Saturday, May 16, 2020

Eleven years

Today Roberts and I celebrate eleven years since our wedding. As I've done since our second anniversary, I'm posting a photo from our wedding day, this one as we made our way down the aisle. 

I was looking through posts from previous years to remind myself which photographs I had already posted, and got a big laugh from last year's post; we were on our 'honeymoon' in Hawai'i, so I was a bit late posting my annual memory, but at the end I wrote "Now, to figure out where to go on our babymoon...." If only I had known what 2020 would bring! Global pandemics! Homeschooling! Cancelled travel plans!!! Oh, and yes - baby Kukainis, due this month! I wouldn't even have imagined, but I'm kind of getting what I wished for, aren't I?

Wishing Roberts a happy wedding anniversary, and although we might not be celebrating with a fancy dinner and champagne, at least we won't have to share this day's celebrations with Baby Kukainis #4... well, at least not that I know of as of posting, who knows what next year's post might reveal!

Wednesday, February 5, 2020

Nalley Brown Nature Park

We are blessed to have a large selection of parks and natural areas in the Upstate in which to enjoy the outdoors, from the state and county parks such as Jones Gap and Caesars Head, to our urban public spaces like Lake Conestee Nature Preserve and the Swamp Rabbit Trail. But what about those beautiful days when we don’t have the time to travel all the way up to the Blue Ridge, but want something different from the same-old, same-old? With the approach of spring, the lure of the outdoors will take families on explorations all over the Upstate, bringing the dilemma – where to go today?

A new park has opened near Easley, giving us another option for those days when the mountains are a little too far; Nalley Brown Nature Park. Located at 380 Adger Road, this recently-opened park features almost 3 miles of trail on its 38 acres, and is only 3 miles from downtown Easley!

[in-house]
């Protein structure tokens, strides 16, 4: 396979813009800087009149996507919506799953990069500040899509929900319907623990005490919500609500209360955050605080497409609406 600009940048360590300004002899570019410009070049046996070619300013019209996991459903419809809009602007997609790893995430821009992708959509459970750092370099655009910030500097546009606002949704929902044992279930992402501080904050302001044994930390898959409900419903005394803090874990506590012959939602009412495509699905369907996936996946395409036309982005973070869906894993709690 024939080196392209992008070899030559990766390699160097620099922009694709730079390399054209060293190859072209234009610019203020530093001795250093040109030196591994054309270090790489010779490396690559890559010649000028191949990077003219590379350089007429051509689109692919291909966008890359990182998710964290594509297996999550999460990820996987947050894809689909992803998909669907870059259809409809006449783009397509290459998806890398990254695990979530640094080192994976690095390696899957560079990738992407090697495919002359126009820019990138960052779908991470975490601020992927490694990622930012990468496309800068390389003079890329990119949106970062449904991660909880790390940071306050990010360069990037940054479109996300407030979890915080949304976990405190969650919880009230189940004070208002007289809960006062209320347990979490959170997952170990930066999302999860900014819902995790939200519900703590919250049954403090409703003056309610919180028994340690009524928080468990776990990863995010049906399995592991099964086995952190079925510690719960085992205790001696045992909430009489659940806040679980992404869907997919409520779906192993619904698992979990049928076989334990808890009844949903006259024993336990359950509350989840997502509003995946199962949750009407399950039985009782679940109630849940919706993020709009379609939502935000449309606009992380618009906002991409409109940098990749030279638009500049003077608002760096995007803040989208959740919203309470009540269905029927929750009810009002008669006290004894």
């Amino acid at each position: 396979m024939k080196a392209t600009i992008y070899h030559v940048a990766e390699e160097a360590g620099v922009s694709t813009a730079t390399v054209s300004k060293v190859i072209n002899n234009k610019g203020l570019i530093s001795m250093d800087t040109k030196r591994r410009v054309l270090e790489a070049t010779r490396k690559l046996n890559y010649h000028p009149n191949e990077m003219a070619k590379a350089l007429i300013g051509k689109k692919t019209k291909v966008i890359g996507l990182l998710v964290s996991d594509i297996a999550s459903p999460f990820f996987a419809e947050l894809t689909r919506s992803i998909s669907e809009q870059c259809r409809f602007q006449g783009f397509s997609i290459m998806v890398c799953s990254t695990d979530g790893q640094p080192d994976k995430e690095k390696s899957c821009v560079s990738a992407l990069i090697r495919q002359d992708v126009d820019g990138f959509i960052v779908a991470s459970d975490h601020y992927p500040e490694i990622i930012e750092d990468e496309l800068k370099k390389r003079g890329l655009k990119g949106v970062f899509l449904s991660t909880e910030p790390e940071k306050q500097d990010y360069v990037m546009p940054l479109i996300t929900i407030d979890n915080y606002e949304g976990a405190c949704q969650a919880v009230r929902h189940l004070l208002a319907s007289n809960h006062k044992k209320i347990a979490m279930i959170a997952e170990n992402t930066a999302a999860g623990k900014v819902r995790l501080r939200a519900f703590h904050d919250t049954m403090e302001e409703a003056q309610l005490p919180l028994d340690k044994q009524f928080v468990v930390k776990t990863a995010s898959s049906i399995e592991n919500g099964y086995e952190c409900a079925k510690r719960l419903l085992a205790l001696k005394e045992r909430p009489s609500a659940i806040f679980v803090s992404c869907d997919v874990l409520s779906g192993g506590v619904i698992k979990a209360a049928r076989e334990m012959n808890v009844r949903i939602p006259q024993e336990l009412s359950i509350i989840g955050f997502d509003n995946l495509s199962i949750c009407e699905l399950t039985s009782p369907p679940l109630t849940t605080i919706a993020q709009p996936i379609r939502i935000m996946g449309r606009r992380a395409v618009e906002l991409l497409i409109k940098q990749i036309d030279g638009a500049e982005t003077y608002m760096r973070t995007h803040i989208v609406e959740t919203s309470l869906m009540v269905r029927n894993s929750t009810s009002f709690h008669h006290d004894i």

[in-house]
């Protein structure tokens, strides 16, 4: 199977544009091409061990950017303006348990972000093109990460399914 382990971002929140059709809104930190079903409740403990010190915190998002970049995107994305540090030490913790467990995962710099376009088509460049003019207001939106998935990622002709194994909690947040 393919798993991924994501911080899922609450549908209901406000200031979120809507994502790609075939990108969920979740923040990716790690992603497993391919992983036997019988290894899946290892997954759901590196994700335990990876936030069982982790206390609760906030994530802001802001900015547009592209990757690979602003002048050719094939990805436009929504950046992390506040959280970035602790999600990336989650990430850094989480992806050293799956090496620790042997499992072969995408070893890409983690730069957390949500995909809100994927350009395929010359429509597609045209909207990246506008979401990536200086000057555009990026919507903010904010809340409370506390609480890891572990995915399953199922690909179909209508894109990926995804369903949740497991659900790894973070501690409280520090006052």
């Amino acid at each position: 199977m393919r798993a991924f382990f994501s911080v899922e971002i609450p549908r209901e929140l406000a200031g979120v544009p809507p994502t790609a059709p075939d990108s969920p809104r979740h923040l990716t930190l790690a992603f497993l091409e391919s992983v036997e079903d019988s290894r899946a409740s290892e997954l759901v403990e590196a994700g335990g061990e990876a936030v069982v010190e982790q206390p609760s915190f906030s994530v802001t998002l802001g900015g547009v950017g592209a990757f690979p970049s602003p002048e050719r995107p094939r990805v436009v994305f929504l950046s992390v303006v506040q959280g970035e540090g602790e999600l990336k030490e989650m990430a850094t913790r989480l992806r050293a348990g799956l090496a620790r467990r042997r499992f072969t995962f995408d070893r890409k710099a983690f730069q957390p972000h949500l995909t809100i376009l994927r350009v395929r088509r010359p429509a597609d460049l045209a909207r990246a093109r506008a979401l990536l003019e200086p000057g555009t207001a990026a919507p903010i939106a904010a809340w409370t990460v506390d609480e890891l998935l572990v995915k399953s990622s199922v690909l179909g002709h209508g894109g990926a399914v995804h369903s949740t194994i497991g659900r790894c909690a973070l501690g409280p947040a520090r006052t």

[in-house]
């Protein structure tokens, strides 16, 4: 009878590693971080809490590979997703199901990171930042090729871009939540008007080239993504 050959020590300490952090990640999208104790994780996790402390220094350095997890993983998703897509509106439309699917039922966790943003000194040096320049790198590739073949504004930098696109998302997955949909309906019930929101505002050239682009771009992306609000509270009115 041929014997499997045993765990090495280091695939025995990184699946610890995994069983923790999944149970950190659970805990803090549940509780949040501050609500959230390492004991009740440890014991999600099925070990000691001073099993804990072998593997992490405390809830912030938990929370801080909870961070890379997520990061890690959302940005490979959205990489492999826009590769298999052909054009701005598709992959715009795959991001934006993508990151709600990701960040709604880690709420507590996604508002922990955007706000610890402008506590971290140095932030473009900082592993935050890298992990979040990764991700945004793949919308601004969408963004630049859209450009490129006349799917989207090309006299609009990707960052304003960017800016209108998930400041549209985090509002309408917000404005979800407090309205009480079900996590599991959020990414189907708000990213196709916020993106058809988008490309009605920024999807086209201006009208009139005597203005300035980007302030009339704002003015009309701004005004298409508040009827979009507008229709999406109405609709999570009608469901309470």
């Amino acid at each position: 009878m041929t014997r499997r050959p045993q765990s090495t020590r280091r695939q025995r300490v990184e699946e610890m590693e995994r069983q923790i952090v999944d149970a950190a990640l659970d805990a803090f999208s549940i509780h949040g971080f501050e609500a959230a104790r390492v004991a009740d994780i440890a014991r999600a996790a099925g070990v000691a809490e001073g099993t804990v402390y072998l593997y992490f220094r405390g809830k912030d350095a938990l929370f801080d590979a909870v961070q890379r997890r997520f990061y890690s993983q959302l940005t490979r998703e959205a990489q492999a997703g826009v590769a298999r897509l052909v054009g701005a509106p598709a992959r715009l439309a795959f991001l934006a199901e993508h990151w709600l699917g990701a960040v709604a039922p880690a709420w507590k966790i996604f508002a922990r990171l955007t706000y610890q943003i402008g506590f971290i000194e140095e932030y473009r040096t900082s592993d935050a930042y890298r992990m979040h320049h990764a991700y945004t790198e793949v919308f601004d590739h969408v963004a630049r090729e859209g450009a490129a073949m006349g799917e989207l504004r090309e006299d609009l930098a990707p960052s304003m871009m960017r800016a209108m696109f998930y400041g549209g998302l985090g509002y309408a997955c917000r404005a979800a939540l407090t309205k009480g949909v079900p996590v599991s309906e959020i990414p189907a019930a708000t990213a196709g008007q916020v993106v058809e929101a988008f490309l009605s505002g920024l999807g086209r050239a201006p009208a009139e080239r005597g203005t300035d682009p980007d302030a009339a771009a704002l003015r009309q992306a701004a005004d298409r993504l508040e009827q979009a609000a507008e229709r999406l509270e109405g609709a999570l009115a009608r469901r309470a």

The park opened last fall, and is many years in the making; Catherine Brown Ladnier donated the land in 2001, but over the past two decades the project stalled more than once and it took a push by the then-mayor of Easley Larry Bagwell to finish it before the end of his term.

Adjacent to the parking area visitors will find a small pavilion, and a play area with a few tunnels and climbing structures (keep in mind there are currently no restrooms). However, the heart of the park is its 2.5 miles of trails; leading through scrub pine and mature hardwoods, the trail network forms two main loops that can be combined for excursions ranging everywhere from a few tenths of a mile to almost three miles. Nalley Trail is the longest trail, and forms an outer loop of just under 1 ½ miles long. An inner loop, Brown Trail, is another 0.85 miles, and a wetlands trail connecting the two loops on the west side of the park adds another tenth of a mile with its boardwalk. Finally, an ADA accessible loop just off the parking area is a tenth of a mile long.